Jankowski wanted to become blood brothers with legendary actor Pierre Brice, who played Winnetou, the noble Indian, in a series of Westerns – one of the few East German film exports to gain popularity outside the GDR. For many Germans, Brice is not only the personification of a native American, he is an idol. People are said to become blood brothers through a ritual where the participants give themselves a small cut and touch the wounds together, exchanging a small quantity of blood. Thus, along with his request, Jankowski enclosed certification from a doctor that he was free of disease. He also offered to do something to become worthy of becoming Brice’s blood brother – anything from renovating Brice’s country home to doing charitable deeds. Brice refused. In order to prove his commitment, Jankowski traveled to war-torn former Yugoslavia in search of the location where, in one film, Winnetou and Old Shatterhand, his white friend, become blood brothers. Jankowski documented his voyage and sent the photo to the actor. No answer. He met him twice in person, but the actor remained unimpressed and repeatedly refused his offer. Disappointed, Jankowski commissioned Jack Slade, a professional writer of dime novels, to write an adventure story about the failed project and the efforts he made.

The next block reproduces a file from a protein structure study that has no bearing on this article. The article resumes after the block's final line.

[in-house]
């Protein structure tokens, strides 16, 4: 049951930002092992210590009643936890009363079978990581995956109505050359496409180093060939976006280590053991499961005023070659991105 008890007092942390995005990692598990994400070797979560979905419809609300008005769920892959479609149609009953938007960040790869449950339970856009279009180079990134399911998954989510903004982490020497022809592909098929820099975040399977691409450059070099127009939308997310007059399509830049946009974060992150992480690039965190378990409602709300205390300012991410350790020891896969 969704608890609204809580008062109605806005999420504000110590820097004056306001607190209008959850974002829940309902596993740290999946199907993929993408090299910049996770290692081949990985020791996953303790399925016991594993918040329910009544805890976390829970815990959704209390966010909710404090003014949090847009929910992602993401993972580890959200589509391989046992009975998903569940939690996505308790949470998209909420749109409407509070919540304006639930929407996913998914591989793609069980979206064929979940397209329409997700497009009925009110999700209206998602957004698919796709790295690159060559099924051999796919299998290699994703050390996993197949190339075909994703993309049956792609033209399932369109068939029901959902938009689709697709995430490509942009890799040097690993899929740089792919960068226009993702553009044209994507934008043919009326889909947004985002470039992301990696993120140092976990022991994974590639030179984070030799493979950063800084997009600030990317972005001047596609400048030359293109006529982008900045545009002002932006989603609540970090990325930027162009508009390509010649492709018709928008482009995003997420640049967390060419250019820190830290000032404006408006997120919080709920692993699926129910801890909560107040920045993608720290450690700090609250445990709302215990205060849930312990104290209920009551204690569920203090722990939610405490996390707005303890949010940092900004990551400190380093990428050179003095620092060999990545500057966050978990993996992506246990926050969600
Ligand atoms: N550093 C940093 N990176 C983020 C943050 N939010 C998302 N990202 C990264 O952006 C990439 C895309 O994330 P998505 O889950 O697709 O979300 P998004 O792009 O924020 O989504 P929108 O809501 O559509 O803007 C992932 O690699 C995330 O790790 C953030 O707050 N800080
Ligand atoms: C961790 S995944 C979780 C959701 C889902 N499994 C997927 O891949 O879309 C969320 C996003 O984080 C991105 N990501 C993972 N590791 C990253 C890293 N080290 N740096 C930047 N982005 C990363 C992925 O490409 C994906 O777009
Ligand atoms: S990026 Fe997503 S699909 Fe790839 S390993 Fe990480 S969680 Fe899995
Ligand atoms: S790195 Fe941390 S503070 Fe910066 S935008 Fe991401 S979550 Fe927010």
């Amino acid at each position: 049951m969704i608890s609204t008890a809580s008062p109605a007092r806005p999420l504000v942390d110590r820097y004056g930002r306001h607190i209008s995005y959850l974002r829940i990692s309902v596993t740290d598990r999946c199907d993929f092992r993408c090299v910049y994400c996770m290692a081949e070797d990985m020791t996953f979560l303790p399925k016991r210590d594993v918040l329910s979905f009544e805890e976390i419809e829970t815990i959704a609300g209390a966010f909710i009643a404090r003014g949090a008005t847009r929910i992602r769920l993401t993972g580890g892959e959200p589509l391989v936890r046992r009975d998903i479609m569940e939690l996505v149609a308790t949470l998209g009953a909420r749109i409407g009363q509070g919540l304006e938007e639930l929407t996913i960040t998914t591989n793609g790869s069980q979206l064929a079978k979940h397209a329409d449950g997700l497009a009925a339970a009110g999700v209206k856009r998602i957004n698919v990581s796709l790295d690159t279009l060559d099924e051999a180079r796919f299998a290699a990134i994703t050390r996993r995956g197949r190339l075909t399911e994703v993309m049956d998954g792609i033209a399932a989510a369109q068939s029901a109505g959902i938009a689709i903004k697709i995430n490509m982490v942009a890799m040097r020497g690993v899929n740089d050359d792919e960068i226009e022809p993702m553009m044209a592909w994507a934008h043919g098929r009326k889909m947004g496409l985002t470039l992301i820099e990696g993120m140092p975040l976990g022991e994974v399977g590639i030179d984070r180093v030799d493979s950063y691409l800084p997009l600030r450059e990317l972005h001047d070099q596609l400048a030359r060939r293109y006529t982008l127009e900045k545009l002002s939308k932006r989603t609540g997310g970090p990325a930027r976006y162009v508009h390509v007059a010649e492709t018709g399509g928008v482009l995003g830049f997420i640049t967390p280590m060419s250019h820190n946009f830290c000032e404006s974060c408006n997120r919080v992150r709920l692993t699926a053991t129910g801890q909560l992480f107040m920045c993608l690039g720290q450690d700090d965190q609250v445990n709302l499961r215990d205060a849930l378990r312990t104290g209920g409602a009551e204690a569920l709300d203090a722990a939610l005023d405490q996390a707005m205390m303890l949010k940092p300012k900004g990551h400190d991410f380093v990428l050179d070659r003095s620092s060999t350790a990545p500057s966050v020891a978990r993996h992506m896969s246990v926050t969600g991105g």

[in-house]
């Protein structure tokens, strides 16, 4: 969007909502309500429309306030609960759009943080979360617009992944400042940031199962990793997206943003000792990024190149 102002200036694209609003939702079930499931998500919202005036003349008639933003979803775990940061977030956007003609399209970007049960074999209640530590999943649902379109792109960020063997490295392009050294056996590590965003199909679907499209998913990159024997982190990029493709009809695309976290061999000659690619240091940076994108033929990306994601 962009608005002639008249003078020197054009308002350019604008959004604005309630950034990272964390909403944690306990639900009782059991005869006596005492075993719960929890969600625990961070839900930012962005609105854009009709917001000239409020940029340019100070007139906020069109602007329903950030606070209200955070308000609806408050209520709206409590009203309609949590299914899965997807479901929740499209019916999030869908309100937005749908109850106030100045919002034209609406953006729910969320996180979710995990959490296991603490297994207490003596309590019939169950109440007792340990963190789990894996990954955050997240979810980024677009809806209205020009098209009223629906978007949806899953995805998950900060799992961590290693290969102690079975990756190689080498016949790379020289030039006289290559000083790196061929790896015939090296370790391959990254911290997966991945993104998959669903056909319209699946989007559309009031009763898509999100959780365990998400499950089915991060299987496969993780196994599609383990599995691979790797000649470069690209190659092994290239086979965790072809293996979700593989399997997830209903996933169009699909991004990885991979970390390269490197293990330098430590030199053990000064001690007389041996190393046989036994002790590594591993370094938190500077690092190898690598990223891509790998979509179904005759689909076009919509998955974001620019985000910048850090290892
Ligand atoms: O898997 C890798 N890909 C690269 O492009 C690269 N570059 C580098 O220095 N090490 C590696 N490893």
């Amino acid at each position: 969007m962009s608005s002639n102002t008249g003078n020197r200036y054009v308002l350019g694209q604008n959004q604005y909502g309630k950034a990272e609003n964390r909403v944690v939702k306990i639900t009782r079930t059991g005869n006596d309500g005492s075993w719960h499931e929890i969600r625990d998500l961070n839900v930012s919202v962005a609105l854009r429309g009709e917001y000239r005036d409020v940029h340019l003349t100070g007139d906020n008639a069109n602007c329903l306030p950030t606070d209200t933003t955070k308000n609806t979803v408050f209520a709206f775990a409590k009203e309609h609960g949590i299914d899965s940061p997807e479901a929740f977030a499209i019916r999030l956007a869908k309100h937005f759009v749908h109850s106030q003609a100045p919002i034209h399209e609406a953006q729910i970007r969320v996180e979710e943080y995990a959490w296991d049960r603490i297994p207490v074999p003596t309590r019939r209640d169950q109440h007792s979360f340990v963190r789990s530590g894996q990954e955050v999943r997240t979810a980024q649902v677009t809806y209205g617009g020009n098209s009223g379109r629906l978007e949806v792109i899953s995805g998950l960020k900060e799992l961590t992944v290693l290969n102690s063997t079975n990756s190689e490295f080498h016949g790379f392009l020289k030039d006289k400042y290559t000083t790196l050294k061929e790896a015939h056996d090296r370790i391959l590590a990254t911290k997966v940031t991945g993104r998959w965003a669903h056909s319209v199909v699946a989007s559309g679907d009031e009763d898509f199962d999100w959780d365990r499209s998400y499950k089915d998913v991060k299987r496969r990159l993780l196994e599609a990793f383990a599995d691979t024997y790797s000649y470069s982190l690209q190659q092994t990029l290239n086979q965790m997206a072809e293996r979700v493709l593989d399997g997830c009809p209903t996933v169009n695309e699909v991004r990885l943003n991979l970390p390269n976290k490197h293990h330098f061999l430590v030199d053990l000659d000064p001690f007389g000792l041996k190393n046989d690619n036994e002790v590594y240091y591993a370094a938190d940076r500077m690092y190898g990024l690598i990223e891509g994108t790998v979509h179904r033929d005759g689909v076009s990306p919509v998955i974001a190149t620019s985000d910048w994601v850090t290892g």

Jankowski pitching his idea to Pierre Brice, Bad Segeberg, Germany